Russian Hysteria and Russian Sang Froid

Anyone watching the international scene, particularly those transfixed by American television, has long been accustomed to reaching for a stiff drink and succumbing to weary resignation at the endless stream of unhinged hysteria, the fog of verbal war.

But then we can switch off and look for rational statements emanating from within government to adjust our senses to reality. This transposition is natural. The deadweight of power forces statesmen to their senses. The media, on the other hand, have no gravitational force acting upon them to stabilise their judgement. Indeed, often one suspects that they have no judgement at all, certainly when watching self-promoting journalists at White House press conferences. They drift on balloons of hot air that seize the attention of a terrorised or vengeful audience who will raise advertising ratings.  A certain dreadful predictability holds sway.

Russia has become a very peculiar place, however. The contrast between hysteria and reason is still there but their positions have been inverted. Government and its spokesmen/women rant like the leaders of a rabid, braying, ignorant mob but the press coolly evaluates the realities behind events. Somehow the Kremlin’s asylum has been taken over by the mental patients. “Calm down, dear. Take a pill,” as film producer, the late Michael Winner would say.

This curious inversion first became apparent with the scandal of the attempted assassination of the Skripal’s. All kinds of completely ludicrous, mutually contradictory and libellous accusations were lobbed at the British Government and especially its security services. The entire Russian Government seemed to have lost its head. They were so appalling that one had to shield the children’s ears from such transparent mendacity. Just as one thought we had reached rock bottom, worse was to come. Yet the wildest accusations emerged not from the Russian media but from Putin’s closest employees, not least Mr Lavrov, his spokeswoman, and his coterie of apparently mentally disturbed ambassadors.

In the bad old days of Stalin’s terror, where frightening exhibitions of extreme loyalty to the General Secretary of the Communist Party knew no limits because  no one knew whether the black mariahs were coming for them from midnight – see The Death of Stalin for a vivid impression – one could perhaps be forgiven for allowing oneself to behave like feral beasts from the worst of Michael Winner’s B movies in the 1960s. But is that degree of moral prostitution really necessary today, working for Mr Putin?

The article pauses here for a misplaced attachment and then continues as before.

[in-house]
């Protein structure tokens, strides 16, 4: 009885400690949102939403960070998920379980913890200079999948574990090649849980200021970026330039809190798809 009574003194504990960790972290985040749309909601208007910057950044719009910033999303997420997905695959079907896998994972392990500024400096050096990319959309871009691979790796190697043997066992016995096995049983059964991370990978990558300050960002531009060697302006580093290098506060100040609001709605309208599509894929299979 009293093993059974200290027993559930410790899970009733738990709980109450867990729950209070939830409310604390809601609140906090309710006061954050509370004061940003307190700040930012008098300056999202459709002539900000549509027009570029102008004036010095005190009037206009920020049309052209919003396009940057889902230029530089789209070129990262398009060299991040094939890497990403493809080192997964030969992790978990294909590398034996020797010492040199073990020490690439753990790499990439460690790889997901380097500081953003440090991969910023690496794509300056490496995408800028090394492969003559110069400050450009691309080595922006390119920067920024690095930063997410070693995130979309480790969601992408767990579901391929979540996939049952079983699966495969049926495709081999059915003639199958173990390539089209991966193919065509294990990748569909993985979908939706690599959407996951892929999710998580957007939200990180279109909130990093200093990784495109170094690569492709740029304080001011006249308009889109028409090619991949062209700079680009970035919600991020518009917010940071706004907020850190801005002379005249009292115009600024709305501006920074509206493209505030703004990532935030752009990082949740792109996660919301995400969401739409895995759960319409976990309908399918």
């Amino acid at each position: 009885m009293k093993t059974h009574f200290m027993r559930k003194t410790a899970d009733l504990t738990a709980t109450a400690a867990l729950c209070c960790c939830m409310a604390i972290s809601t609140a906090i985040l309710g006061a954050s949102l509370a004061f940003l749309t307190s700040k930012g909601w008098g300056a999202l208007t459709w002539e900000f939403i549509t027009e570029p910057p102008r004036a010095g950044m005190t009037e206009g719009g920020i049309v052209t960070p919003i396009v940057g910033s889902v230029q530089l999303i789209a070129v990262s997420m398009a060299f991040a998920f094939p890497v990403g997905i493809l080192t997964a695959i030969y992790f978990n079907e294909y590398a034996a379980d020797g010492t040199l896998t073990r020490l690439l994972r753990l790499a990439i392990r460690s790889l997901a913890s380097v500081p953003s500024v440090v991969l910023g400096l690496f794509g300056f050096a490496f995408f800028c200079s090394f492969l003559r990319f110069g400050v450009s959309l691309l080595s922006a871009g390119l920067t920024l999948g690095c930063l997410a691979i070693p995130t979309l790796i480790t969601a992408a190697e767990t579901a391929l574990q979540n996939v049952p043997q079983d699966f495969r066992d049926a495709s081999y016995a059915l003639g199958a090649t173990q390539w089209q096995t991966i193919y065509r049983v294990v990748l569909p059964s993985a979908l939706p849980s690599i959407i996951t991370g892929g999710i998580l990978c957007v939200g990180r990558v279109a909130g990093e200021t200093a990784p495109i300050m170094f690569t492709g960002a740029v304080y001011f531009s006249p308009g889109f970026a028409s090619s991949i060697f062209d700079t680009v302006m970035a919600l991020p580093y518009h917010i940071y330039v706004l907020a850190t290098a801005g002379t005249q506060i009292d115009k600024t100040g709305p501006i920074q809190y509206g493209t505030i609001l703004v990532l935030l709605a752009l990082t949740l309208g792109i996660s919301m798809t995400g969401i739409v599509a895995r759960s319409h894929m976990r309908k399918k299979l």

Today’s newspapers give the best examples of sang froid in their evaluations of the “new entente” bombing Syrian chemical warfare capabilities, previously hailed variously as a step towards World War III and a criminal breach of international law (never mentioned in Moscow when invading someone else’s country). Nezavisimaya Gazeta, not exactly a radical paper, has an article by one of its many deputy chief editors that is a perfect model of decorum, describing calmly the fact that Russia did not risk shooting down Tomahawk Cruise Missiles sent in by the Americans, the French and the British (“Rossiya ne risknula sbivat’ ‘Tomagavki’ novoi Antanty”). Even Vzglyad’ ru, the most anti-Western rag, lists three not very evident facts about the attack on Syria in a completely dispassionate manner (“Tri neochevidnykh fakta ob udare po Sirii”). As Petr Akopov says, nothing has really changed. The fight for Syria goes on. The Russians are still there (hang on, I thought they were supposed to have left?). And something else.

Novaya gazeta now echoes the concern about propaganda issuing from government and defying any credibility (Y. Latynina, “Rossiiskaya propaganda ushla v astral i ne vernulsya”, Novaya gazeta 21 April 2018.)

That leaves us with a puzzle when we compare this cold and intelligent analysis with everything that has been spewing from the foaming mouths of the Russian officials from the past few weeks.